A Day Trip- Tulum to Bacalar, the Lake of 7 Colors
Updated: Jan 5
During your stay at Mahayana Tulum Beach Homes, there are amazing places to travel to. A trip to Bacalar is a unique, off-the-radar gem in Mexico that poses to be an incredible adventure. As you leave Tulum for this trip, there is a mysterious quietness that welcomes you the moment that you head south out of Tulum Pueblo. As the businesses, gas stations and small, local homes taper off, you find yourself enveloped in nothing but green and the deep denseness of the Mayan jungle— a place that seems to be lost in time. There are a handful of abandoned hotels and villas— structures that sit like ghosts along the endless road. This is the route to Bacalar.
Leaving Tulum The first time I traveled this journey, I was surprised to see how underdeveloped the land beyond our trendy tourist town was. There is a quiet beauty in the long stretches of nothing and a bittersweet reality to all the potential this area has. A few new hotels in the town and along the shores are starting to emerge. But for now, all is calm. The Secret of Bacalar As you drive up to the small, sleepy village of Bacalar you would hardly imagine that the town is becoming a new destination. There are small homes that freckle a network of streets and a few restaurants that are surprisingly alluring— offering anything from homemade tacos (served in someone’s backyard) to authentic Italian cuisine. But this is just the beginning.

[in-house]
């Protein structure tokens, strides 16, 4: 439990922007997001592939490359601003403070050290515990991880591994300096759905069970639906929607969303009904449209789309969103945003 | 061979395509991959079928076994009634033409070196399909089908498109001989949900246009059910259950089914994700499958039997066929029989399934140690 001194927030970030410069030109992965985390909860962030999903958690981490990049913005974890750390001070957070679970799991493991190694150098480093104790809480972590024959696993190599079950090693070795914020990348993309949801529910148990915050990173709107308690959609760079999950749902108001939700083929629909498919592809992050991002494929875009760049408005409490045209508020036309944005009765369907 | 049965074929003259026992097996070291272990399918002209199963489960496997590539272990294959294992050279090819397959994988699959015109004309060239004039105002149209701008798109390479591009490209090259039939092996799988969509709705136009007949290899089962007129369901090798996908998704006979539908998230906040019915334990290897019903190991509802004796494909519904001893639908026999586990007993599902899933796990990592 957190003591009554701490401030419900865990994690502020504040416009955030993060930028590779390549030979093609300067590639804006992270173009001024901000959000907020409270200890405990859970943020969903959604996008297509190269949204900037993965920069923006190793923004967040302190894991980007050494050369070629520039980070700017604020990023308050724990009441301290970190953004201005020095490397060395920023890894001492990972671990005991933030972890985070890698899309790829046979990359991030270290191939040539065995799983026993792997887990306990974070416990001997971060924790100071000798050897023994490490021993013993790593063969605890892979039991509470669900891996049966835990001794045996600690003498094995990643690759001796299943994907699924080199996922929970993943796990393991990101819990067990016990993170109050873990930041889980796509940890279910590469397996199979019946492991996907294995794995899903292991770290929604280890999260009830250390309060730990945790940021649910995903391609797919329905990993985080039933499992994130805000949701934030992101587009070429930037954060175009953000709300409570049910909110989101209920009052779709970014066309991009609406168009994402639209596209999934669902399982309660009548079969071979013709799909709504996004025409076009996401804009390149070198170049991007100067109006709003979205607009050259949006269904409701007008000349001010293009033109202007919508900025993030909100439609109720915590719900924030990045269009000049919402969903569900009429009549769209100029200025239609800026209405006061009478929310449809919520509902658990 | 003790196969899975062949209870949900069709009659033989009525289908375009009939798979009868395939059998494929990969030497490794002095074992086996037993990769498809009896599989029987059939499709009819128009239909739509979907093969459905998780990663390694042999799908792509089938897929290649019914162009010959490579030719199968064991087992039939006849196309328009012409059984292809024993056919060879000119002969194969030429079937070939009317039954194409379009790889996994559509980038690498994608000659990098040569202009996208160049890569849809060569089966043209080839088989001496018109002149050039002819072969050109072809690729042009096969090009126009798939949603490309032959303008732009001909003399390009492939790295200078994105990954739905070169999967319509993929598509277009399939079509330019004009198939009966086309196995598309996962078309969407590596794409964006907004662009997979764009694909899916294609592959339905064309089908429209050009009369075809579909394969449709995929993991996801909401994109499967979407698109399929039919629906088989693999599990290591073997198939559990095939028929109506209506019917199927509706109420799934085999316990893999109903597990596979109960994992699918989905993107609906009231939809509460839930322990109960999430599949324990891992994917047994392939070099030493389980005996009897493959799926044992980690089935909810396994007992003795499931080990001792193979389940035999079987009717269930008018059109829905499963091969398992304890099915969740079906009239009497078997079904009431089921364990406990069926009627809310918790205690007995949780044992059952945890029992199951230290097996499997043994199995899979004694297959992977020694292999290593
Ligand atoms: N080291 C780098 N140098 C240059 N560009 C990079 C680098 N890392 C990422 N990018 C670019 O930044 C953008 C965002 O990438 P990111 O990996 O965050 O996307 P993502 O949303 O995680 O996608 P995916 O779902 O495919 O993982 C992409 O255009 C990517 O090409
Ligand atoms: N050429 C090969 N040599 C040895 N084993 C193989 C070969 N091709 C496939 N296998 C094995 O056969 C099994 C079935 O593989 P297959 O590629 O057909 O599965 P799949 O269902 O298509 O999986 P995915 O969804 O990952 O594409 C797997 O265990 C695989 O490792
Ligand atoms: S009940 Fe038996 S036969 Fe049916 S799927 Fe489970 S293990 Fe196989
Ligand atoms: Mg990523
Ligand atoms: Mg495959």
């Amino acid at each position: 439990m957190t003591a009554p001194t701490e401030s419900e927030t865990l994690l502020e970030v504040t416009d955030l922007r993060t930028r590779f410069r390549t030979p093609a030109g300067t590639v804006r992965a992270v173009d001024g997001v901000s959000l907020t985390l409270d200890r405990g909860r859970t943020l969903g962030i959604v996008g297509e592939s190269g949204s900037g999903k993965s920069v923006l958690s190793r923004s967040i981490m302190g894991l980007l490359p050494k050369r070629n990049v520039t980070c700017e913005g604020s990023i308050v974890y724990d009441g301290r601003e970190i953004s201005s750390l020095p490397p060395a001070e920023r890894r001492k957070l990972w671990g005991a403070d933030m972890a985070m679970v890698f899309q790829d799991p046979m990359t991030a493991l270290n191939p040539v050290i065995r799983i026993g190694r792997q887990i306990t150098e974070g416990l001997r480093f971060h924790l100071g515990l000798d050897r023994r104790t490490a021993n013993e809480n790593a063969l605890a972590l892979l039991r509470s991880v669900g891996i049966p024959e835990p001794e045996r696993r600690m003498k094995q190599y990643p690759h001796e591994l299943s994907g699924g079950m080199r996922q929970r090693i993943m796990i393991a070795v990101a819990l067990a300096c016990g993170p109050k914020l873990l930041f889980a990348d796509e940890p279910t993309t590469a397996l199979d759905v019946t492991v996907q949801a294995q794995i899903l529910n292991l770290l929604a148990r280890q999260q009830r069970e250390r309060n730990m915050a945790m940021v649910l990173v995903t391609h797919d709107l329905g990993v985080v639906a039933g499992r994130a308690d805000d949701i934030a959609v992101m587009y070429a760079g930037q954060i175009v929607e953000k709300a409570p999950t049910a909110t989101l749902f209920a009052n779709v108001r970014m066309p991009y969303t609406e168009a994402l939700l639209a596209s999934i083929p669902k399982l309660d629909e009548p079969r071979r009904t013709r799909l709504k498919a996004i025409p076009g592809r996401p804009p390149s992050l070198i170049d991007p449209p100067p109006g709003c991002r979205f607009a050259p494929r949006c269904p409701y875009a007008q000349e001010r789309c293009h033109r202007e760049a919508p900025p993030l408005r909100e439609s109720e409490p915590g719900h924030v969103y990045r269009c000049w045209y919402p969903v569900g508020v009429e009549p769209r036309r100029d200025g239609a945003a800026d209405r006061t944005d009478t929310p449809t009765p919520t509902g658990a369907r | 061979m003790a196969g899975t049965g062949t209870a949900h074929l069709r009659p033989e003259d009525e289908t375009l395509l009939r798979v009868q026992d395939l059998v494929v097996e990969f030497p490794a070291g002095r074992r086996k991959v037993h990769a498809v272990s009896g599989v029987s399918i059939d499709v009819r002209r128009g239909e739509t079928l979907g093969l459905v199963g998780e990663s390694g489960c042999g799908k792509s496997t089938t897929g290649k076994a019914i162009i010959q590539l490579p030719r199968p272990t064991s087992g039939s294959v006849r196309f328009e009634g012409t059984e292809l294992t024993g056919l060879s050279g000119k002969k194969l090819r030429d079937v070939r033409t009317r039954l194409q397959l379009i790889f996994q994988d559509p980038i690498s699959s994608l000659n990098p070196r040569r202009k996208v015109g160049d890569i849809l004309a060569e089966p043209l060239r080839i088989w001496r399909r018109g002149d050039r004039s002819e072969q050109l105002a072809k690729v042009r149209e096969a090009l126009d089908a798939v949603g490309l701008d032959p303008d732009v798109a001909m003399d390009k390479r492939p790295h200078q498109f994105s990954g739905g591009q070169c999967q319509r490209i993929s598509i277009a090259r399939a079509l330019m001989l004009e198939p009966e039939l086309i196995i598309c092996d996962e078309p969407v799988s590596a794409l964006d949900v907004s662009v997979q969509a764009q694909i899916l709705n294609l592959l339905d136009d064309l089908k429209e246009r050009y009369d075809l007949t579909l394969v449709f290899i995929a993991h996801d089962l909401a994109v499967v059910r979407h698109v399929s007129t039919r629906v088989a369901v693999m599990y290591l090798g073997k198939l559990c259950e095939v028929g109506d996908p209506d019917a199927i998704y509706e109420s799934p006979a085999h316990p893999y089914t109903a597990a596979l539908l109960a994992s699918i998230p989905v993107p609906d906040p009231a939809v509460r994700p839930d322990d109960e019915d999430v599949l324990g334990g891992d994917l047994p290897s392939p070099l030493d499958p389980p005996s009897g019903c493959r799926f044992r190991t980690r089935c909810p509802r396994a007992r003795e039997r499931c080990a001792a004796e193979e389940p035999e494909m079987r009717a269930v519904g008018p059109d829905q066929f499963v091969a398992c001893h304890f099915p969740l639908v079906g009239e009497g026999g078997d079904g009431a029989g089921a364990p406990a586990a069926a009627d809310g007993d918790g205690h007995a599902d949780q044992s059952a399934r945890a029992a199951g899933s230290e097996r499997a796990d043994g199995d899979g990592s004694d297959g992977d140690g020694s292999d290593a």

As you venture deeper into of the village you can see it. There is a Laguna that seems to glow with neon vivaciousness in the most brilliant shades of blue and green. Bacalar is named after Bacalar Lake or Laguna de Bacalar, and it is one of the most beautiful, natural wonders of Mexico. Locals affectionately refer to the lake as “Lago de Los Siete Colores” or Lake of Seven Colors. Bacalar Lake is comprised of both freshwater and salt water, which makes it an unbelievably refreshing place to take a dip. This mixture contributes to the intensity of the water’s shades. There are also several cenotes to explore within the lake itself. These cenotes vary in depth and also contribute to the lake’s color variety. On the shore, you can see the beautifully dense mangrove that offers a rich, contrasting green infusion into the landscape-- a wonderful contrast for photography enthusiasts. A visit to Bacalar is the opposite of a busy tourist trap one can find in other parts of Riviera Maya. I have often traveled here with my family for a quiet night away and am always taken aback by how easy it is to feel like a local. The town is known for eco-tourism and you certainly feel a hippy vibe as you enter— but people are friendly and a surprising expat community is eager to share their experiences and tips. What to Do: Boat Tours: Arrive at the shores of Bacalar Lake and you will not be far from a local offering guided tours. This is usually inexpensive and lasts 2-3 hours. Many of the boats offer drinks and snacks included and they always provide snorkel gear for just-below-the-surface exploration. Kayaking: If you prefer exploring Bacalar Lake on your own, rent a kayak and set sail. The water is pretty calm and due to the natural chemical makeup of the water, the view is crystal clear without too much seaweed or debris. Mayan Ruins: There are many lesser-known Mayan Ruins to discover that offer a more private and personal place to connect with history. Ruins in the area include Chacchoben, Dzibanche, Kohunlich, Becan, and Chicana. The Important Bits: Bacalar is located south of Tulum just before Mexico’s border with Belize. We suggest renting a car and making a trip her your stay at Mahayana Tulum. Head south on México 307 for about 2hrs until you see signs for Bacalar. Mahayana Tulum Beach Homes is a collection of exclusive beachfront villas in Tulum, Mexico.